WndrCo, Jeffrey Katzenberg’s media incubator, clearly has big plans for NewTV.
If the working name wasn’t enough of a sign (there’s TV, and there’s New TV), the company made a major splash in the technology and media worlds this week when it announced that Meg Whitman would become NewTV’s CEO in March.
Whitman, who was most recently CEO of Hewlett Packard Enterprise, and who for a decade served as the CEO of eBay, is not someone you hire to run a niche media company. While Whitman has spent the last few decades in the technology sector, she previously served as an executive at Procter & Gamble and The Walt Disney Company.
What makes the move all the more interesting is that not much is known about NewTV. We know that Katzenberg has sought to raise around $2 billion to launch the venture, reportedly built around high-quality programming meant to rival content produced by Hollywood and traditional media companies.
The catch, of course, is that this content will be mobile-first, shorter in length and geared toward younger audiences. The hope is for high-profile talent to be involved with the programming as well.
Still, where that content will live, who will produce it and whether it is supported by advertising, subscriptions or some combination thereof remains a mystery.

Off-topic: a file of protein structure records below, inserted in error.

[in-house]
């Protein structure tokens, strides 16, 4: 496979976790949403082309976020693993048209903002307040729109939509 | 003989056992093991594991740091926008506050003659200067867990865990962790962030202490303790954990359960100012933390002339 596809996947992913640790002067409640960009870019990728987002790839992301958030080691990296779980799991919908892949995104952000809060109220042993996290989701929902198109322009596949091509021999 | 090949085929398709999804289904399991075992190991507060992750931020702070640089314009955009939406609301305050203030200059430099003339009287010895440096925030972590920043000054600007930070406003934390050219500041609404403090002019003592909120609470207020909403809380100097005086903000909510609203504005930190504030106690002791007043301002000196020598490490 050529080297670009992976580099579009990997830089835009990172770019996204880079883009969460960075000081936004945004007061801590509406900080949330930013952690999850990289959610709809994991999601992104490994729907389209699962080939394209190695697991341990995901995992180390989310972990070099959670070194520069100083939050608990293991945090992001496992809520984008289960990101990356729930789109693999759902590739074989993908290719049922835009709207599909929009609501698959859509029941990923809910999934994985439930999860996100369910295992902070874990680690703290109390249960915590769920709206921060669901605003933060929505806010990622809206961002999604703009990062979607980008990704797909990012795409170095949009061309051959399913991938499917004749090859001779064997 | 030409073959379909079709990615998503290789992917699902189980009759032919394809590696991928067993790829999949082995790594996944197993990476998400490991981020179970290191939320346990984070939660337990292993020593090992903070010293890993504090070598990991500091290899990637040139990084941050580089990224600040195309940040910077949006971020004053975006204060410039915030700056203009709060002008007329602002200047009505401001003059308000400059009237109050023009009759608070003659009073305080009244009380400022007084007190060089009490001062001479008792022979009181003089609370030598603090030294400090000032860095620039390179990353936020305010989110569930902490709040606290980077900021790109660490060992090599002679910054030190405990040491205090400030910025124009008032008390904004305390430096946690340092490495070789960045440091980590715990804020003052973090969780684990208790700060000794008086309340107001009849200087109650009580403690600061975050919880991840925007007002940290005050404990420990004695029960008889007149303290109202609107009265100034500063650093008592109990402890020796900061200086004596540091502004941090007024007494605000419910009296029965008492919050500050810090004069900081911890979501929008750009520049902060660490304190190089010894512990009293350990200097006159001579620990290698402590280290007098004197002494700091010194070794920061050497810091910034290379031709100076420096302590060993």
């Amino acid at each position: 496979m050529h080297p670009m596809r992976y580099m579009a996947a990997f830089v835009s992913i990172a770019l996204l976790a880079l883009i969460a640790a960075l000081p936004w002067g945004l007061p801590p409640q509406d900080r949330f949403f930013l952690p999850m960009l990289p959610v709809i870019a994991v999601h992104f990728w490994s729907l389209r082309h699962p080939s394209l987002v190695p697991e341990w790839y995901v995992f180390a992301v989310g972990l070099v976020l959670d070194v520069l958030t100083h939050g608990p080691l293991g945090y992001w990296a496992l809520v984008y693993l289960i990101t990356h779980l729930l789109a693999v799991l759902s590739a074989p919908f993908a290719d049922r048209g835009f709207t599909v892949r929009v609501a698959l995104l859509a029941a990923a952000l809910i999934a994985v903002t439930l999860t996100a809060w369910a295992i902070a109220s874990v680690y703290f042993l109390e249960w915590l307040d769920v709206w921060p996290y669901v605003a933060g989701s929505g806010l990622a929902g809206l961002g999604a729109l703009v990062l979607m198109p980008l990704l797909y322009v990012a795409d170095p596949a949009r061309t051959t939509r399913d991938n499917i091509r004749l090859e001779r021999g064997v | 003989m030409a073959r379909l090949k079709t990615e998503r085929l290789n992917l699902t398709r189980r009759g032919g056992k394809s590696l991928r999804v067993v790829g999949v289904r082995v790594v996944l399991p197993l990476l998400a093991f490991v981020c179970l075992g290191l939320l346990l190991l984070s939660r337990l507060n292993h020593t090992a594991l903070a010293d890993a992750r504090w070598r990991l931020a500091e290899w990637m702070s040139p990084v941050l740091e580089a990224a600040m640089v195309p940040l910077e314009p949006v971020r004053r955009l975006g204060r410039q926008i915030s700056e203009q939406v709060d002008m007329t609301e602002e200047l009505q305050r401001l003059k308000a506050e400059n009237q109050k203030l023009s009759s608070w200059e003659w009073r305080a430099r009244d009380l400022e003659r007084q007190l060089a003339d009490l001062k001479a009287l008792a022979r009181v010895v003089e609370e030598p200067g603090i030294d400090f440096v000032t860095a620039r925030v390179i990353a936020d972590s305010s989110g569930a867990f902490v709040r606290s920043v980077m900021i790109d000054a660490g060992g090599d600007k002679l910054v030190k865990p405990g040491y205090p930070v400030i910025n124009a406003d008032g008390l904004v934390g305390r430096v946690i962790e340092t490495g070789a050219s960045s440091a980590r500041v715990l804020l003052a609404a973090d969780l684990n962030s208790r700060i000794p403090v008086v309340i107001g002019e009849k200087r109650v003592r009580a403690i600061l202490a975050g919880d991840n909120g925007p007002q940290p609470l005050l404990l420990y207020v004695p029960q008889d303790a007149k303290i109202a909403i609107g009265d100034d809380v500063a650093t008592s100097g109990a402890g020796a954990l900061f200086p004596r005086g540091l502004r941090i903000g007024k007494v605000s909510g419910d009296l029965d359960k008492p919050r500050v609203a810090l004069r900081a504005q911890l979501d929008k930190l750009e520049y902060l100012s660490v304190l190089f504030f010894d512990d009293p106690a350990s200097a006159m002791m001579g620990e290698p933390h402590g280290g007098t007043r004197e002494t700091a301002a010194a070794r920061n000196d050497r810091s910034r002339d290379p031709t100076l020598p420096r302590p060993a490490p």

Technology will also play a role, with Katzenberg touting Whitman’s “leadership, operational expertise, and deep understanding of technology and consumer behavior” in announcing her hire.
The market has no shortage of short-form video content, and companies like YouTube, Verizon and AT&T are all pouring money into developing video franchises for millennials and other young consumers. Where NewTV fits in that ecosystem remains unclear.
Still, Whitman isn’t showing any sign of concern, and she and Katzenberg clearly believe they have some tricks up their sleeves.
“NewTV is one of the most disruptive and timely ideas I’ve come across during my career,” she said in a statement about her hire. “I share Jeffrey’s vision that top-quality programming tailored to our mobile lifestyles is the next big touchpoint in entertainment.”
What that disruption will look like will have to wait for a later time.